which the corporation had borrowed from its members. The wrecking contract which had been broken was of no
value to the corporation for the reason that the naval authorities absolutely refused to have anything further to do
with the PECC. They, the naval authorities, had declined to consider the petition of the corporation for an
extension in which to raise the Spanish fleet, and had also refused to reconsider their action in confiscating the
deposit.)
A corporation is essentially a partnership, except in form. The directors are the trustees or managing partners, and the
stockholders have a joint interest in all the property and effects of the corporation. McCullough as a director himself and
the president can be considered an agent but not the agent contemplated in Article 1713 of the Civil Code which was the
basis of Petitioner Meads argument. The SC said that Article 1713 deals with the broad aspect of agency and in ordinary
cases but not in the case of a corporation and its directors.
In this case, when the sale or transfer to Respondent McCullough took place, there were four directors present, all of whom
gave their consent to that sale or transfer. Petitioner Meads express consent to make this transfer or sale was not obtained.
He was, before leaving, one of the directors in the PECC, and although he had resigned as manager, he had not resigned as
a director. He accepted the position of engineer of the Canton and Shanghai Railway Company, knowing that his duties as
such engineer would require his whole time and attention and prevent his returning to the Philippines for at least a year or
more. The new position which he accepted in China was incompatible with his position as director in the Philippine
Engineering and Construction Company, a corporation whose sphere of operations was limited to the Philippine Islands.
These facts are sufficient to constitute an abandoning or vacating of his position as director in said corporation .
Consequently, the transfer or sale of the corporation's assets to one of its members was made with the unanimous consent
of all the directors of PECC at that time. Also, under its articles of incorporation, the stockholders and directors had
general ordinary powers. There is nothing in said articles which expressly prohibits the sale or transfer of the corporate
property to one of the stockholders of said corporation.
Also, the more appropriate analogy is that PECC, being a losing corporation, has its directors as the trustees. The trusteesdirectors hold the company assets in trust for the beneficiaries, which are the creditors. As trustees, they decided that it is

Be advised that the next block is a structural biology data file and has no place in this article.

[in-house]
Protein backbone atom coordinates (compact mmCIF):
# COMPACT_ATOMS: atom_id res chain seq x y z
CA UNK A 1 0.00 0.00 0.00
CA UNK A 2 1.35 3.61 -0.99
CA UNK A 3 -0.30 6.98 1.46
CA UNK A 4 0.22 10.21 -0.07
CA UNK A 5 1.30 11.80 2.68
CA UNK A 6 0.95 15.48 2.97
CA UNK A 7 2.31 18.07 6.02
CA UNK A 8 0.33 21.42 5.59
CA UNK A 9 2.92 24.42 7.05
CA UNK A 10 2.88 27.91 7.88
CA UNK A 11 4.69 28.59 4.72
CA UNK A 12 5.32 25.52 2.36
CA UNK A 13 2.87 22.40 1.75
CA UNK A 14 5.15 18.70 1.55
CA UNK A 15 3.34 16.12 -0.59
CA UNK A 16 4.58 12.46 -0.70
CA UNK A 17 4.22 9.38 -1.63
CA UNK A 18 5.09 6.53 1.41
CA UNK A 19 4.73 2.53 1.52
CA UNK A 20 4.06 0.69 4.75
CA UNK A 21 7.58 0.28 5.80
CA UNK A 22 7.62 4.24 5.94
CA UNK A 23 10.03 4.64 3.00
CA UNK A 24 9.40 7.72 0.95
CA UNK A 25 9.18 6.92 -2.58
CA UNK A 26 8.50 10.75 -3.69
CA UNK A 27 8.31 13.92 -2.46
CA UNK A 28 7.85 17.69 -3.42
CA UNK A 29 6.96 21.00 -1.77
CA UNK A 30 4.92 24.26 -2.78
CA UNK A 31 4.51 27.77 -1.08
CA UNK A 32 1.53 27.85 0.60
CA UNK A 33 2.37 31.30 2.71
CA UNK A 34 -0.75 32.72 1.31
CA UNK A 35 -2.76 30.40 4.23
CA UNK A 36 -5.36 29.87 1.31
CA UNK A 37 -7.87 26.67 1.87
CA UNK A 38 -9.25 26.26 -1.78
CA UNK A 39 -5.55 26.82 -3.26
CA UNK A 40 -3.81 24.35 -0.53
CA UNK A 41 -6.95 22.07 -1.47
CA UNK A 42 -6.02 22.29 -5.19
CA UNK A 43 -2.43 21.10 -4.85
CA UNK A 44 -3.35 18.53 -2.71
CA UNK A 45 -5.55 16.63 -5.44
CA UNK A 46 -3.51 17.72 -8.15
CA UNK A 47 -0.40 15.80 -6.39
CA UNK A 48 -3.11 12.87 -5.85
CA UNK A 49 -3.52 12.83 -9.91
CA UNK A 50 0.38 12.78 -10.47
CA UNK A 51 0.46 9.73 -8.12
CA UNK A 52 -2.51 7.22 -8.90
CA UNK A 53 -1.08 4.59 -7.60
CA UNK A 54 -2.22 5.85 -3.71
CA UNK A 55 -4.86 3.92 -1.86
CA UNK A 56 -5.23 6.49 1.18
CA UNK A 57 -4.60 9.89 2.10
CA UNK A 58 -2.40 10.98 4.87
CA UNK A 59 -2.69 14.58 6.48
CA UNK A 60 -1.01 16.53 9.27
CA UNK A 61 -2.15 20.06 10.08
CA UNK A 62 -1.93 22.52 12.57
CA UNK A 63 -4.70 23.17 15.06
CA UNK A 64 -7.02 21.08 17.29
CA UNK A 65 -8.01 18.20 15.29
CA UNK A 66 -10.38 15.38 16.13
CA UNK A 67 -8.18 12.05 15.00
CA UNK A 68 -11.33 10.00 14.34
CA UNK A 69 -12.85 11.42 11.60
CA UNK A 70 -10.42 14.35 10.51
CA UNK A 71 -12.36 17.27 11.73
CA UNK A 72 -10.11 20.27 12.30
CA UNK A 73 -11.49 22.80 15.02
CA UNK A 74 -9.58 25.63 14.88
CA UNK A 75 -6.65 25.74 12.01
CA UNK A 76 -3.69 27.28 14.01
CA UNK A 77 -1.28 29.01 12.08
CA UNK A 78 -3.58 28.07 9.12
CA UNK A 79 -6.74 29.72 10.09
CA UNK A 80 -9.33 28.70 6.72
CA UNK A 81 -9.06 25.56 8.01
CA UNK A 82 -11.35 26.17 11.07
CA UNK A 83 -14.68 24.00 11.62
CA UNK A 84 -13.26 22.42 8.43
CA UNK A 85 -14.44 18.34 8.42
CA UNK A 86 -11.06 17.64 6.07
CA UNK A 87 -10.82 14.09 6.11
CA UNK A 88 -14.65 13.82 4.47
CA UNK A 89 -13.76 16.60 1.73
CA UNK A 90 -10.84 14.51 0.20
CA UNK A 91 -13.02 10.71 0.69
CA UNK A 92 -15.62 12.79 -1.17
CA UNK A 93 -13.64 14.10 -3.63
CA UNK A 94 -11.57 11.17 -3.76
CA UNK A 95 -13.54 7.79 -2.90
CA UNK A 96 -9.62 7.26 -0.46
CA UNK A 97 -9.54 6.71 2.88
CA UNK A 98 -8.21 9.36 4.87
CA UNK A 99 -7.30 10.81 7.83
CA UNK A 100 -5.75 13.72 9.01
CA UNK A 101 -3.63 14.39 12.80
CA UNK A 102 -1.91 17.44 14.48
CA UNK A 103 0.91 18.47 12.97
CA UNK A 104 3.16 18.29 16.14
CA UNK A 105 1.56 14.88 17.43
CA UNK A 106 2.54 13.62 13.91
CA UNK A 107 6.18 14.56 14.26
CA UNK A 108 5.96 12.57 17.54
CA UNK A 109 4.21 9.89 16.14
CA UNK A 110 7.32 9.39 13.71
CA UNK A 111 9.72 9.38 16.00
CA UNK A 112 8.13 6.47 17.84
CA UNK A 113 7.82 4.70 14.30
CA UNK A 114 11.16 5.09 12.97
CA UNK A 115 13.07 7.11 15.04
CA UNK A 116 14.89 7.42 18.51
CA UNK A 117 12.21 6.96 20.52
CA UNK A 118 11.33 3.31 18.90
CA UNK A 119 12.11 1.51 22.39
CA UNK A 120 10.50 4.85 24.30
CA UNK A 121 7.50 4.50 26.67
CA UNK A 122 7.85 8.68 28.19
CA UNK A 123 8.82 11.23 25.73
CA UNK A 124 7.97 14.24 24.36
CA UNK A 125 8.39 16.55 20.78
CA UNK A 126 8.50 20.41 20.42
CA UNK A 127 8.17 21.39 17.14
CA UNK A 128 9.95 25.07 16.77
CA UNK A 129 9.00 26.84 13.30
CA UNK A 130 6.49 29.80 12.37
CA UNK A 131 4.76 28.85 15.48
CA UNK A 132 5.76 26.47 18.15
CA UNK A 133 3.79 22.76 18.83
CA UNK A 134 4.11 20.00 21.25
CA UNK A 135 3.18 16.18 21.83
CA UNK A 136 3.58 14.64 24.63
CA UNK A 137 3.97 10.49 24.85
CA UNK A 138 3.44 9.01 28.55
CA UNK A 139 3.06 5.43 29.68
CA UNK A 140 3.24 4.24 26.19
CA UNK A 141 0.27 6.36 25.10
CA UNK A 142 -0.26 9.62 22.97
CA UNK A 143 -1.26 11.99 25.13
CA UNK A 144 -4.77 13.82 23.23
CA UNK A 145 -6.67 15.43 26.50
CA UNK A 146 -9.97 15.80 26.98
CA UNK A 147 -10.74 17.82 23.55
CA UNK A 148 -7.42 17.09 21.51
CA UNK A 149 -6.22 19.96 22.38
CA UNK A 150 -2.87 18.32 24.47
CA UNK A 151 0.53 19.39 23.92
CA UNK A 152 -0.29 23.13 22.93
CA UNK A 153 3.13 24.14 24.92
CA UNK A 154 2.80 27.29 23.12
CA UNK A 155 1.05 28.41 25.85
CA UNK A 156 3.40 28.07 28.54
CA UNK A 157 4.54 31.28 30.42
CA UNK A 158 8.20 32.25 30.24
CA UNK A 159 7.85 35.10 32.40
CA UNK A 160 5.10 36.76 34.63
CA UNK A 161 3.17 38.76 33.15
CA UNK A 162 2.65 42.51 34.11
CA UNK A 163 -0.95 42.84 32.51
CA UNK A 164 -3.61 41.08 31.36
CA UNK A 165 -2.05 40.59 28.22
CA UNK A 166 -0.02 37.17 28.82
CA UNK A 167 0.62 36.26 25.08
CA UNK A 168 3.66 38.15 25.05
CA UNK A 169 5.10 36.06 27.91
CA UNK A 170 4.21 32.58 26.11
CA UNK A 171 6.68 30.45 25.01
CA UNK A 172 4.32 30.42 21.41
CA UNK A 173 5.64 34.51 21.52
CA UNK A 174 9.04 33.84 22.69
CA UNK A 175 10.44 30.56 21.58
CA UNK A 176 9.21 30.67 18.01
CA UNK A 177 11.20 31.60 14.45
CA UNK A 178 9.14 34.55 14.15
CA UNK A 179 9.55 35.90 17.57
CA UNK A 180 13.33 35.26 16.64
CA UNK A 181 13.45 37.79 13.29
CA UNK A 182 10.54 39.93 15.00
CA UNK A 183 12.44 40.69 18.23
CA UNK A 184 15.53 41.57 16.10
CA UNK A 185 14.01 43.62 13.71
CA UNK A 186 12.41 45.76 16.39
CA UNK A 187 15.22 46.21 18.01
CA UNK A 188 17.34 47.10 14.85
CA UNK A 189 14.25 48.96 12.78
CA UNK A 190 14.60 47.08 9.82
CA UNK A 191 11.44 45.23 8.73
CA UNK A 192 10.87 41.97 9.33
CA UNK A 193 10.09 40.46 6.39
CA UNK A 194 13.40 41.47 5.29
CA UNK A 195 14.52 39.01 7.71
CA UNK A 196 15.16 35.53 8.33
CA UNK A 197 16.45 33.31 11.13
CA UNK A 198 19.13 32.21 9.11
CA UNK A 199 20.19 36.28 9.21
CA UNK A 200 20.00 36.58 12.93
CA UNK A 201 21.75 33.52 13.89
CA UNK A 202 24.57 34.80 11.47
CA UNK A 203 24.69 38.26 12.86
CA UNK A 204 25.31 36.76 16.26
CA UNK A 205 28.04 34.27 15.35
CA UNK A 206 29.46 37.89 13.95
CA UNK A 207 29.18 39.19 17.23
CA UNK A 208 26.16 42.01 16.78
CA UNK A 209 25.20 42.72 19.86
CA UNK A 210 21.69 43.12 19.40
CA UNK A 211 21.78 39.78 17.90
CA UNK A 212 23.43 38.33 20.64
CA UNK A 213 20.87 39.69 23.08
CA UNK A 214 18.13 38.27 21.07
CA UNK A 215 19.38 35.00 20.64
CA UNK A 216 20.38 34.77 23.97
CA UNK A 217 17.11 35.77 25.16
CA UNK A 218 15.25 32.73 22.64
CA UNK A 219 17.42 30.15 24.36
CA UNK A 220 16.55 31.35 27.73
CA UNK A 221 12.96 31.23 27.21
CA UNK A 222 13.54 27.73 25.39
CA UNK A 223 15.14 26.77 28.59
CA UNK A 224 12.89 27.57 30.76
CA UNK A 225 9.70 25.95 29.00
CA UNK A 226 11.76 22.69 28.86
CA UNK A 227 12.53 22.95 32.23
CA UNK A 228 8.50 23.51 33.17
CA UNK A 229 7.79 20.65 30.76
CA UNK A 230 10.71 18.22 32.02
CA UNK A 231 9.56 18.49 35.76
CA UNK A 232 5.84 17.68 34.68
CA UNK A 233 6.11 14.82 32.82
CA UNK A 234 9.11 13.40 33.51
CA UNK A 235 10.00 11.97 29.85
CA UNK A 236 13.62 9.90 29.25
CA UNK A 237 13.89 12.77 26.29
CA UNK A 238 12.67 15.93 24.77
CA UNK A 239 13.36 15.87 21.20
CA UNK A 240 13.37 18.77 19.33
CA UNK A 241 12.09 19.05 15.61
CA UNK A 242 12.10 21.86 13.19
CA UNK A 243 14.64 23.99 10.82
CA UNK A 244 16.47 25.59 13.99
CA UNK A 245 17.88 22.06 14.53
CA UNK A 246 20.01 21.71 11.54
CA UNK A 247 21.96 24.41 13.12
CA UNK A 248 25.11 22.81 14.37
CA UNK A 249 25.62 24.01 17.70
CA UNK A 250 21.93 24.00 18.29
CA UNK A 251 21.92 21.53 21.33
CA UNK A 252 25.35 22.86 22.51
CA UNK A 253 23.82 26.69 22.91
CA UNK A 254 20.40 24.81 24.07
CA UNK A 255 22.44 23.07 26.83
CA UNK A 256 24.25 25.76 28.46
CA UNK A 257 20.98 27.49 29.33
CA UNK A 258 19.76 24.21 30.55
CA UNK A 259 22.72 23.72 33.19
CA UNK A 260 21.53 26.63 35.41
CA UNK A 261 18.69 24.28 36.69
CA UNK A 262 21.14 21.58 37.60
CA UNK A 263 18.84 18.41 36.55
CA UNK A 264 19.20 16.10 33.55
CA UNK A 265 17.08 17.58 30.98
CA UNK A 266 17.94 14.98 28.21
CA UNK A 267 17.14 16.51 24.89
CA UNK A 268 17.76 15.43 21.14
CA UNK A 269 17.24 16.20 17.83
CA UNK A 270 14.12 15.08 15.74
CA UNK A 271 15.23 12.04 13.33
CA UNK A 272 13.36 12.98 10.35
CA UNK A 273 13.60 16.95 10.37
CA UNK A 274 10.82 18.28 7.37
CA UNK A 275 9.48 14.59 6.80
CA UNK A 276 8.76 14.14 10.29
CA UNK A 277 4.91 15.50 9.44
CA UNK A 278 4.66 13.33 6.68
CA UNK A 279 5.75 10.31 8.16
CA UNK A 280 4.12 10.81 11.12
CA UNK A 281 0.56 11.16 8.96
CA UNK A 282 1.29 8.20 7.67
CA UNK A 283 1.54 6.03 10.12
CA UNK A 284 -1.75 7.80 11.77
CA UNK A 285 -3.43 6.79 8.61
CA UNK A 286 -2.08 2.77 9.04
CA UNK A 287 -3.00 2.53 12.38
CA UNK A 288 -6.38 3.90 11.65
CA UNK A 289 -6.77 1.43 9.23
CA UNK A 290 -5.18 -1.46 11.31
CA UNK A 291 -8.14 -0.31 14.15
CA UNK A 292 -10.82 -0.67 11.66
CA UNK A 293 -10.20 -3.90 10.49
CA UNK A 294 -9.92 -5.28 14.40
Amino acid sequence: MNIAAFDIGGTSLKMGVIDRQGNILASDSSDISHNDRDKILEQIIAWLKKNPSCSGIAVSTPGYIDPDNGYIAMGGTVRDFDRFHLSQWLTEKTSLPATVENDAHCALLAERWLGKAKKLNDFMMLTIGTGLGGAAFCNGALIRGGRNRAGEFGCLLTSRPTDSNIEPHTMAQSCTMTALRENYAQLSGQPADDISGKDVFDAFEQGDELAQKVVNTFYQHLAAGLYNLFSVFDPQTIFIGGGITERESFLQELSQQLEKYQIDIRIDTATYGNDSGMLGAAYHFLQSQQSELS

beneficial to sell the company assets to McCullough to at least recover some cash equivalents in the winding up of the
corporate affairs. Besides, there is no prohibition against the selling of company assets to one of its directors either from
law or from PECCs articles of incorporation.
A majority of the directors, even against the protest of the minority (in this case si Petitioner Mead), have the power to
transfer or sell corporate properties especially when the business is a failure and the best interest of the corporation and all
the stockholders require it.
Also, there is no reason why a director, by authority of the majority of its stockholders or the board, may not deal with the
corporation, loan it money, or buy property from it in like manner as a stranger. Especially when such director acts in good
faith and pays adequate consideration. In this case, Respondent McCulloughs act of assuming all of PECCs obligations
and organizing the Manila Salvage Company was considered by the SC as acting in good faith.
CASE LAW/ DOCTRINE:
A majority of the directors, even against the protest of the minority, have the power to transfer or sell corporate properties
especially when the business is a failure and the best interest of the corporation and all the stockholders require it.
Also, there is no reason why a director, by authority of the majority of its stockholders or the board, may not deal with the
corporation, loan it money, or buy property from it in like manner as a stranger. Especially when such director acts in good
faith and pays adequate consideration.
DISSENTING/CONCURRING OPINION(S):